On the other hand, if there’s no evidence of access, for there to be a finding of violation of copyright, the similarities would have to be so striking that it is impossible that the two works could have been created independently of the other.
There are 5 things you should know about implied contracts. They are:
(i) An implied-in-fact contract is created where you submit a screenplay idea (the offer), the production company accepted it for review (the acceptance) and subsequently uses it without compensation (the breach).
Under an implied-in-fact contract, there’s an expectation that if your idea is later used, you will get something.
(ii) A company’s solicitation of script submission may constitute conduct creating an implied-in-fact contract binding the company to pay for your ideas it they are used to produce a film or other content.
(iii) The mere use of a concept or idea, which you offered for sale, with the expectation of payment, rather than the use of an entire “literary property”, is protected by contract law. Thus, you and a producer are free to contract (whether express or implied-in-fact) to agree to pay for your unprotected ideas, even though those ideas could not be protected by copyright law.
(iv) State-based contract claims for the protection of ideas are not preempted by federal copyright law if they allege an “extra element.” The “extra element” in this case is “the bilateral expectation of compensation.”
Thus, whereas other protections, such as those against plagiarism and copyright infringement, have been preempted by federal copyright law, Contract law, whether through express or implied-in-fact contracts, remain the most significant state-law protection for literary or artistic ideas.
There need not be an explicit promise of payment in order to satisfy the “extra element” test. An implied promise of payment will qualify.
It is standard practice in the entertainment industry for ideas to be pitched with the expectation of compensation in the event of use. It is even the custom for studios to agree to pay for submitted ideas whether or not those ideas are ultimately used. Thus, in the absence of evidence to the contrary, the “extra element” test will usually be satisfied.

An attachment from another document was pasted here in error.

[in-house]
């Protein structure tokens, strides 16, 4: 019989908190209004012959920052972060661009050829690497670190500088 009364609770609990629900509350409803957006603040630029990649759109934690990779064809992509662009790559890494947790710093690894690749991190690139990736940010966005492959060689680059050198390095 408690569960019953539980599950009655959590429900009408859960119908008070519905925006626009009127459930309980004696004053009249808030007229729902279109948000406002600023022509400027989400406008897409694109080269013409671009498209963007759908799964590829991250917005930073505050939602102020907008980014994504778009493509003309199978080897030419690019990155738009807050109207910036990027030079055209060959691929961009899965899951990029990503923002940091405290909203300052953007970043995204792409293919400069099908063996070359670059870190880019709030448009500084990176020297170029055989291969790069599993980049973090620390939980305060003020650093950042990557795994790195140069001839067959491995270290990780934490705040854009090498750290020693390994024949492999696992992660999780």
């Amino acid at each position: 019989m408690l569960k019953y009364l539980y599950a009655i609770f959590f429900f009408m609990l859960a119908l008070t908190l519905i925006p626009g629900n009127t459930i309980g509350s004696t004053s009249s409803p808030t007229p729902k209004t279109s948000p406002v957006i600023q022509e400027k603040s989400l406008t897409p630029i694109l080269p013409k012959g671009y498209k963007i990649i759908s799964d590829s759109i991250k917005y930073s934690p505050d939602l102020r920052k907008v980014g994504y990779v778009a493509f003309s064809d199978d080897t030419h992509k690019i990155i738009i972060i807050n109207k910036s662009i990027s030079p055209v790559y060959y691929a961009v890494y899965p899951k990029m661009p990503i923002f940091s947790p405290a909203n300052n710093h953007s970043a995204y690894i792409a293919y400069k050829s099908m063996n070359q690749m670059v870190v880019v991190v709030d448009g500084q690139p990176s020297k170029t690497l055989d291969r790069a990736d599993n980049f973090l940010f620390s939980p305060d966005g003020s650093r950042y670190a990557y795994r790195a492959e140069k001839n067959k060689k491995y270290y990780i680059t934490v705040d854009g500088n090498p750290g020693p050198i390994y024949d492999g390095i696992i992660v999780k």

In Forest Park Pictures v. Universal Television, the Christensens developed an idea for a television show called Housecall, and created a television series treatment (including character bios, themes and storylines), submitted, and subsequently pitched it to USA Network. USA decided to “pass” on the idea. However, less than four years later, USA produced and aired a television show with a similar concept called Royal Pains. The Christensens sued, not alleging copyright infringement, but rather a claim of breach of implied contract. The court held that “USA Network voluntarily accepted Plaintiffs’ ideas knowing full well that Plaintiffs had submitted those ideas in confidence and for economic gain, and with the clear expectation of payment in the event those ideas were utilized by USA Network.”
(v) An implied-in-fact contract may be formed where the submission was made in confidence (due to a confidential relationship or trust between the parties).
For these reasons, a production company will usually not agree to treat your solicited or unsolicited idea or screenplay as confidential, or enter into a written or oral nondisclosure agreement. This is because the existence of a confidential relationship may be a key factor in determining whether you may have a claim for compensation for breach of contract, even for your unprotected ideas.
Because the circumstances concerning the submission of a screenplay idea and the receiving party’s response may be critical to establishing an implied-in-fact contract, you should maintain complete and accurate records of any communications concerning your ideas.